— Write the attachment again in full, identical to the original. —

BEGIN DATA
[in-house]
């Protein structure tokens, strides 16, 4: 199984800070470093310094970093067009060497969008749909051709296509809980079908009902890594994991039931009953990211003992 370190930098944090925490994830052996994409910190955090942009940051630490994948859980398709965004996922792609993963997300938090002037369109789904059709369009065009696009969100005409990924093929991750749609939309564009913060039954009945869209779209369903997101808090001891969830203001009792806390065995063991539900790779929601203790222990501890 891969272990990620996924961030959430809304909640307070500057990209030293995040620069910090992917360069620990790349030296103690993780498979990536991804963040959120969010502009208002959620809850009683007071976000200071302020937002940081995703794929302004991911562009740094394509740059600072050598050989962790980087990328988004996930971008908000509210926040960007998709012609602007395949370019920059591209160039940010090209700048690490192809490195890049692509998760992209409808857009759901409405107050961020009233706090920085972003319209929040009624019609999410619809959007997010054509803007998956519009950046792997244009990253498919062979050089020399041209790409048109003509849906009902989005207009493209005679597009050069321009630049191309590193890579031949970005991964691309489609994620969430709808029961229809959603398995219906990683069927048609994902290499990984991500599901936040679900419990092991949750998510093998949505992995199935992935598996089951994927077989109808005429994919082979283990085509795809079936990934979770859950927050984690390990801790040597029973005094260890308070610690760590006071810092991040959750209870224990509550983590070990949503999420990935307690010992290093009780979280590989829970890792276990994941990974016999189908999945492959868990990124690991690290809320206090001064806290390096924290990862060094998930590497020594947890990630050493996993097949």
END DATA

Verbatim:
[in-house]
């Protein structure tokens, strides 16, 4: 199984800070470093310094970093067009060497969008749909051709296509809980079908009902890594994991039931009953990211003992 370190930098944090925490994830052996994409910190955090942009940051630490994948859980398709965004996922792609993963997300938090002037369109789904059709369009065009696009969100005409990924093929991750749609939309564009913060039954009945869209779209369903997101808090001891969830203001009792806390065995063991539900790779929601203790222990501890 891969272990990620996924961030959430809304909640307070500057990209030293995040620069910090992917360069620990790349030296103690993780498979990536991804963040959120969010502009208002959620809850009683007071976000200071302020937002940081995703794929302004991911562009740094394509740059600072050598050989962790980087990328988004996930971008908000509210926040960007998709012609602007395949370019920059591209160039940010090209700048690490192809490195890049692509998760992209409808857009759901409405107050961020009233706090920085972003319209929040009624019609999410619809959007997010054509803007998956519009950046792997244009990253498919062979050089020399041209790409048109003509849906009902989005207009493209005679597009050069321009630049191309590193890579031949970005991964691309489609994620969430709808029961229809959603398995219906990683069927048609994902290499990984991500599901936040679900419990092991949750998510093998949505992995199935992935598996089951994927077989109808005429994919082979283990085509795809079936990934979770859950927050984690390990801790040597029973005094260890308070610690760590006071810092991040959750209870224990509550983590070990949503999420990935307690010992290093009780979280590989829970890792276990994941990974016999189908999945492959868990990124690991690290809320206090001064806290390096924290990862060094998930590497020594947890990630050493996993097949």